The Linked Clinical Trials initiative (LCT) identifies potential new treatments to slow, stop and reverse Parkinson’s disease by repurposing drugs that have been approved to treat other conditions. The LCT scientific committee prioritises new treatments once a year to identify the most promising drugs to fast-track into clinical trials, with the hope of not only proving efficacy but also shortening the time it takes for a potential treatment to move from the laboratory to clinical trials and, ultimately, to the patient. By selecting drugs that have already passed rigorous safety and toxicology trials, this approach can reduce the cost of bringing new Parkinson’s disease treatments to fruition.

More than 90 percent of drugs fail during development (Brundin et al 2013). Those that do pass early trials face a long road before they can be used to treat patients—it can take more than a decade and more than a billion dollars to move a drug from development to implementation. The long time span for drug development and the huge costs of clinical trials in Parkinson’s disease seriously hamper therapeutic progress.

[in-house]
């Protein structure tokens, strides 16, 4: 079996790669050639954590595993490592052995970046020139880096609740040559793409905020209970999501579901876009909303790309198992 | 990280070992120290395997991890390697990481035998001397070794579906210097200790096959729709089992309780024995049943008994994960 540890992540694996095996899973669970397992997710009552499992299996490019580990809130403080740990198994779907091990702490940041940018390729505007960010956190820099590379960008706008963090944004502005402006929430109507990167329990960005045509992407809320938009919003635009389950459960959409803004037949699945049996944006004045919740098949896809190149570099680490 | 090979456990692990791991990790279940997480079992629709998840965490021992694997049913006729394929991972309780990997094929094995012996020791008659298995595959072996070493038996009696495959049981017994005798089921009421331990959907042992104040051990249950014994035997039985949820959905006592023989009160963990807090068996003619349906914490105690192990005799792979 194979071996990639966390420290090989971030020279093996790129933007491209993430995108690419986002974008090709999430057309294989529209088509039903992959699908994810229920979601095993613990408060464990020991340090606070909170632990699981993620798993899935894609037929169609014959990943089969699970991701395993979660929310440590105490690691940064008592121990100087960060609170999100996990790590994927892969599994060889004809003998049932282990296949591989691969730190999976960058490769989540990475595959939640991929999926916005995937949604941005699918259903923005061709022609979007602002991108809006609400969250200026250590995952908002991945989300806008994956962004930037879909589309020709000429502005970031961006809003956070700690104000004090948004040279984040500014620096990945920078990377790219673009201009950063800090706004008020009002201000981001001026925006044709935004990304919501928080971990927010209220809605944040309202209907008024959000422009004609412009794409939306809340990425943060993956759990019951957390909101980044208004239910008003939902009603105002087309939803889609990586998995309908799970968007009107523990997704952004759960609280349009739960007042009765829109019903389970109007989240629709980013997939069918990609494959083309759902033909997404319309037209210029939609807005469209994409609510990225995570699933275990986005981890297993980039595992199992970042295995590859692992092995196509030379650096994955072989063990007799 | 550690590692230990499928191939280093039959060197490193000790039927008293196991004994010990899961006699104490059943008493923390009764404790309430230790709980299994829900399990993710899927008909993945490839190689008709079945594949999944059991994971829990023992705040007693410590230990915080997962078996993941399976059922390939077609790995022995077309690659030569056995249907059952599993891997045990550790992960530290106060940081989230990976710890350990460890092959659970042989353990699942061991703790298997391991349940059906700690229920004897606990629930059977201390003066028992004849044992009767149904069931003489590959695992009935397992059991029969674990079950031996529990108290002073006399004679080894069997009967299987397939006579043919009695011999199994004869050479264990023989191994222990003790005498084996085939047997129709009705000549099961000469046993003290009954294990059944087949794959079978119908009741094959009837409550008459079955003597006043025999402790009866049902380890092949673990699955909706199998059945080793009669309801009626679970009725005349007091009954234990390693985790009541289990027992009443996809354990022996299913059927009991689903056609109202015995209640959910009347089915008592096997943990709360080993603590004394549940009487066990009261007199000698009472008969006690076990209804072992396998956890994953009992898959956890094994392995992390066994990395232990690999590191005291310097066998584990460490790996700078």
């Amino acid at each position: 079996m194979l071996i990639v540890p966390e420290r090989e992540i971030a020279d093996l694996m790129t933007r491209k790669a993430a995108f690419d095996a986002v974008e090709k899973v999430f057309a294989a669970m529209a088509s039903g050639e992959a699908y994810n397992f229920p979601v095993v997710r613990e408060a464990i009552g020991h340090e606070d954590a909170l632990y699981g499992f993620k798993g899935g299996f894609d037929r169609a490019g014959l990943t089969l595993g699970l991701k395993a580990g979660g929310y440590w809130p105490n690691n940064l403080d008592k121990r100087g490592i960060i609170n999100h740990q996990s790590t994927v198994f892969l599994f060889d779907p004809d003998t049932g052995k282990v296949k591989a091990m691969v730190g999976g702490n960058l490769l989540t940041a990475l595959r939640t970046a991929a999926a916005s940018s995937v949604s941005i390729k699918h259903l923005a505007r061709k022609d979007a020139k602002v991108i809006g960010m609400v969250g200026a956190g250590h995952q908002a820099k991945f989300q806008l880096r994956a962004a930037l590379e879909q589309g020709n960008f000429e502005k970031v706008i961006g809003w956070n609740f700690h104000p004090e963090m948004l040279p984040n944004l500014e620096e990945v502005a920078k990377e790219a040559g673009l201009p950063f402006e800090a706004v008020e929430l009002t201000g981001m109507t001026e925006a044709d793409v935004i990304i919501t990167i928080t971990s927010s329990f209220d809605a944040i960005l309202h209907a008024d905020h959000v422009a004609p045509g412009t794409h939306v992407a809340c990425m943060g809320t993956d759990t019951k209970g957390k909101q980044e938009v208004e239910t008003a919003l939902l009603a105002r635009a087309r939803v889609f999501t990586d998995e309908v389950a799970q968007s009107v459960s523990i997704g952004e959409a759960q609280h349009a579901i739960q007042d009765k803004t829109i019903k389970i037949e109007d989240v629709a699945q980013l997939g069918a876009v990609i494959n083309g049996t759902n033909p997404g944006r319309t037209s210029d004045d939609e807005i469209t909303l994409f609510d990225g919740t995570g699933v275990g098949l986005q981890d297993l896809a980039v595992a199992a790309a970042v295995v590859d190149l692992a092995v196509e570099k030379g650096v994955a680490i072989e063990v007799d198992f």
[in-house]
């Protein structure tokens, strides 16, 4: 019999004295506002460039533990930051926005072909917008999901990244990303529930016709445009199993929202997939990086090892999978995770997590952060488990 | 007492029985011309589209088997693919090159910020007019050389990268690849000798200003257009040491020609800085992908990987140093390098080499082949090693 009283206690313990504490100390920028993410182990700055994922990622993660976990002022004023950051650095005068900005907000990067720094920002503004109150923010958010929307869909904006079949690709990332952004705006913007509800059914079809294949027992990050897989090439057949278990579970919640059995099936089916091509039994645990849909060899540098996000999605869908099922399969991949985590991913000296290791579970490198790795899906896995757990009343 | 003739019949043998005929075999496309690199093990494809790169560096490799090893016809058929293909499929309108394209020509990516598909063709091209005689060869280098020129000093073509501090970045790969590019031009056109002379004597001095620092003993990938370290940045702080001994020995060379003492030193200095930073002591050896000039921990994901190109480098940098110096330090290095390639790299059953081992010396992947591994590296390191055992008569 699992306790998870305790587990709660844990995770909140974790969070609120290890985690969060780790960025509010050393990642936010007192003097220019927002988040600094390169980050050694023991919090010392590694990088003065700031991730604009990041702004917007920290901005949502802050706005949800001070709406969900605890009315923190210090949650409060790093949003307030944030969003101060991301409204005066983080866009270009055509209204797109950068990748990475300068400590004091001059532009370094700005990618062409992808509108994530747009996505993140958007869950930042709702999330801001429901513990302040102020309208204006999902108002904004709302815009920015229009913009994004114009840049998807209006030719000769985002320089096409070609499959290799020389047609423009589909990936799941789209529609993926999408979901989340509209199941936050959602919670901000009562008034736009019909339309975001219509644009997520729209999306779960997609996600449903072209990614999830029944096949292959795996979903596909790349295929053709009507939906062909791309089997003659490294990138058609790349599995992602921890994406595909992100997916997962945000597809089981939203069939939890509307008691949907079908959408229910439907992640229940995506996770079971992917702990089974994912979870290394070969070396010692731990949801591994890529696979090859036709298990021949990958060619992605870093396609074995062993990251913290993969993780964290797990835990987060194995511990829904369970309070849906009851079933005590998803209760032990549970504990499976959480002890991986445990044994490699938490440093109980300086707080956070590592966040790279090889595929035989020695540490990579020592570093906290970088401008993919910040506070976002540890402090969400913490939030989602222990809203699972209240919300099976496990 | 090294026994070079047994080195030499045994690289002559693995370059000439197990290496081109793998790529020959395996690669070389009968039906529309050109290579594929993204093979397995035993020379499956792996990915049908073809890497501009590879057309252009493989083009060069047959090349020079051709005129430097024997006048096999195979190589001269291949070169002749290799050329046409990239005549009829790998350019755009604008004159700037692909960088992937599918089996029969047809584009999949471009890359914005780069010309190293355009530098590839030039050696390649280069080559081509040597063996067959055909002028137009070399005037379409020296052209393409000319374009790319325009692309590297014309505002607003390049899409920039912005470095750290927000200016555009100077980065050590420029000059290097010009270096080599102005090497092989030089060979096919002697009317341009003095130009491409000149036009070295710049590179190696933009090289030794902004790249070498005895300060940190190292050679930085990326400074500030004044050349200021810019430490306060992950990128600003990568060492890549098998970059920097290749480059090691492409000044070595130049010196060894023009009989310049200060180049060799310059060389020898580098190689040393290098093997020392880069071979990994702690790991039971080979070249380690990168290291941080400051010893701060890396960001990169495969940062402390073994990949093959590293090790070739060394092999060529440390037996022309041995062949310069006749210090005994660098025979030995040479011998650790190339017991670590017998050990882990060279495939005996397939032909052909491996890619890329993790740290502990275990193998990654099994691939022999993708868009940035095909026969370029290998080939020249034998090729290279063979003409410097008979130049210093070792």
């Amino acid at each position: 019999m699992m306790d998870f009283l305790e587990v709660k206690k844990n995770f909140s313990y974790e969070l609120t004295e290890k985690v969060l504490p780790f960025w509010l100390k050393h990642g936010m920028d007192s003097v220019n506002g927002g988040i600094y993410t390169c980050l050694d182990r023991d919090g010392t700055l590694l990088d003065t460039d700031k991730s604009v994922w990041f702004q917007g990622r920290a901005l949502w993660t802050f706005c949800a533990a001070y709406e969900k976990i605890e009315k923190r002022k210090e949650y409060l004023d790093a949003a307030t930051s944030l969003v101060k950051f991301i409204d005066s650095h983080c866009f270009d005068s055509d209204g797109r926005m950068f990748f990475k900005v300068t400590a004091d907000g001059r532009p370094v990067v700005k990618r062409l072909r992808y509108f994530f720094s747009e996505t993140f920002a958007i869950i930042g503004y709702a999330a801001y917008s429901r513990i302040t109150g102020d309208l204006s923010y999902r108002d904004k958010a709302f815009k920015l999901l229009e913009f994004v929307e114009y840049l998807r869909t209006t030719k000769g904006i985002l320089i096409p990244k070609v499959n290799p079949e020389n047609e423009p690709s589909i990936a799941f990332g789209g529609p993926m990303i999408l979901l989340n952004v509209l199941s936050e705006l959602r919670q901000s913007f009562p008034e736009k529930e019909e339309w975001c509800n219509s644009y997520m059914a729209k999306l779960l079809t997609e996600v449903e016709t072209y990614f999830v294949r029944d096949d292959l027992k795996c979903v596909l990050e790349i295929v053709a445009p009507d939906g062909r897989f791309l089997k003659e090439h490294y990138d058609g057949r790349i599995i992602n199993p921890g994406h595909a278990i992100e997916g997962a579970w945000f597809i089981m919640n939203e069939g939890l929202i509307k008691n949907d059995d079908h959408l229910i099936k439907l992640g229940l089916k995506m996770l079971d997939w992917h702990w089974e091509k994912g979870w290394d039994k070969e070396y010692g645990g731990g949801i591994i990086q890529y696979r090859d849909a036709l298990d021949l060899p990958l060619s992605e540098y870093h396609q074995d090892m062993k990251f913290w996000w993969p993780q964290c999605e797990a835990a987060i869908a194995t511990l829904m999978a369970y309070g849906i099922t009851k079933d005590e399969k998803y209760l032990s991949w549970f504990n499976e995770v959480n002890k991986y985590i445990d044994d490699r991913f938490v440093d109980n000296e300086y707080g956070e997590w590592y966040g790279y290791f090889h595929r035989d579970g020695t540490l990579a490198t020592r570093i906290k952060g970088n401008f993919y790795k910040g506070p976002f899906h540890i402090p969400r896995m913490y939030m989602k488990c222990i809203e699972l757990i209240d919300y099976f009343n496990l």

This is where the LCT has found its niche. An initiative developed by The Cure Parkinson's Trust and supported by the Van Andel Research Institute (VARI), LCT is led by a scientific committee made up of leading Parkinson’s disease experts from around the world.